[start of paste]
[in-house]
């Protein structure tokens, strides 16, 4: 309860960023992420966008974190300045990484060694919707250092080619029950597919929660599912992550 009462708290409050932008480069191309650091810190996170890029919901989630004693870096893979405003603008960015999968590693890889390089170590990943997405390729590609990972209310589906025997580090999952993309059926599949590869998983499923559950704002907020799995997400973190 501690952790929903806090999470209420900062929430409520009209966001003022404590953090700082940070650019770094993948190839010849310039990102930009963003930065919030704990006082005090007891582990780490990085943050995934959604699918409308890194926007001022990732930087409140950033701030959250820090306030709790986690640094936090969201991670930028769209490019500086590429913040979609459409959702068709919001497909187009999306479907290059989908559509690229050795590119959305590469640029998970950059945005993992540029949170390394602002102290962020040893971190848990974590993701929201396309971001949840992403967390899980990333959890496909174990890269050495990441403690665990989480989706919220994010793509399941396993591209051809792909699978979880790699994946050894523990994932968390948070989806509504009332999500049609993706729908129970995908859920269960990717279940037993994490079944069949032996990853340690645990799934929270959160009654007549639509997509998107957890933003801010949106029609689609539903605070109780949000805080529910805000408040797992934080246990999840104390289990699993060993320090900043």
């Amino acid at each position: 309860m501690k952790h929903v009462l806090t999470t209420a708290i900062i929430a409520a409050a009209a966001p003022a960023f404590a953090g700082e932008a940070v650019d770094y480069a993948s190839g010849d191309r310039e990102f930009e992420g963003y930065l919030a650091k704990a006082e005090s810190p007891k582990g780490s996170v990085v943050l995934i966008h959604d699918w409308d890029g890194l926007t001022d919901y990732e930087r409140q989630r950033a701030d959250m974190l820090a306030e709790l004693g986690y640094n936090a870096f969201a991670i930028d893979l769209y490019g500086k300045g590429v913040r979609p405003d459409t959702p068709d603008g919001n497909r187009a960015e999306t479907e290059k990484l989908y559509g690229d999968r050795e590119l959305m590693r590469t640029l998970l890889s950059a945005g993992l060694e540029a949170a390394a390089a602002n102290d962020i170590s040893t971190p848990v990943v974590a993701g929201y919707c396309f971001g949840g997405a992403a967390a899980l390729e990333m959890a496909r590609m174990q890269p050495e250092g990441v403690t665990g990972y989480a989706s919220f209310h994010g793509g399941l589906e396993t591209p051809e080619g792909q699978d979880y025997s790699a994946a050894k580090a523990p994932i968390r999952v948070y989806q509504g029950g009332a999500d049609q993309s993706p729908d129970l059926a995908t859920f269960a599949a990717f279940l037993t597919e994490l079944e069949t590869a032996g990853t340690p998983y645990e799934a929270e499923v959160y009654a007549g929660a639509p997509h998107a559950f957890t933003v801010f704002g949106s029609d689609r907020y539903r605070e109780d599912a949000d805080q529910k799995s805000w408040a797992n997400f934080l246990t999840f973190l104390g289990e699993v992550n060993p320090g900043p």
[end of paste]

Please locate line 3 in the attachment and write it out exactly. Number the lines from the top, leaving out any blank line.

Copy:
């Amino acid at each position: 309860m501690k952790h929903v009462l806090t999470t209420a708290i900062i929430a409520a409050a009209a966001p003022a960023f404590a953090g700082e932008a940070v650019d770094y480069a993948s190839g010849d191309r310039e990102f930009e992420g963003y930065l919030a650091k704990a006082e005090s810190p007891k582990g780490s996170v990085v943050l995934i966008h959604d699918w409308d890029g890194l926007t001022d919901y990732e930087r409140q989630r950033a701030d959250m974190l820090a306030e709790l004693g986690y640094n936090a870096f969201a991670i930028d893979l769209y490019g500086k300045g590429v913040r979609p405003d459409t959702p068709d603008g919001n497909r187009a960015e999306t479907e290059k990484l989908y559509g690229d999968r050795e590119l959305m590693r590469t640029l998970l890889s950059a945005g993992l060694e540029a949170a390394a390089a602002n102290d962020i170590s040893t971190p848990v990943v974590a993701g929201y919707c396309f971001g949840g997405a992403a967390a899980l390729e990333m959890a496909r590609m174990q890269p050495e250092g990441v403690t665990g990972y989480a989706s919220f209310h994010g793509g399941l589906e396993t591209p051809e080619g792909q699978d979880y025997s790699a994946a050894k580090a523990p994932i968390r999952v948070y989806q509504g029950g009332a999500d049609q993309s993706p729908d129970l059926a995908t859920f269960a599949a990717f279940l037993t597919e994490l079944e069949t590869a032996g990853t340690p998983y645990e799934a929270e499923v959160y009654a007549g929660a639509p997509h998107a559950f957890t933003v801010f704002g949106s029609d689609r907020y539903r605070e109780d599912a949000d805080q529910k799995s805000w408040a797992n997400f934080l246990t999840f973190l104390g289990e699993v992550n060993p320090g900043p």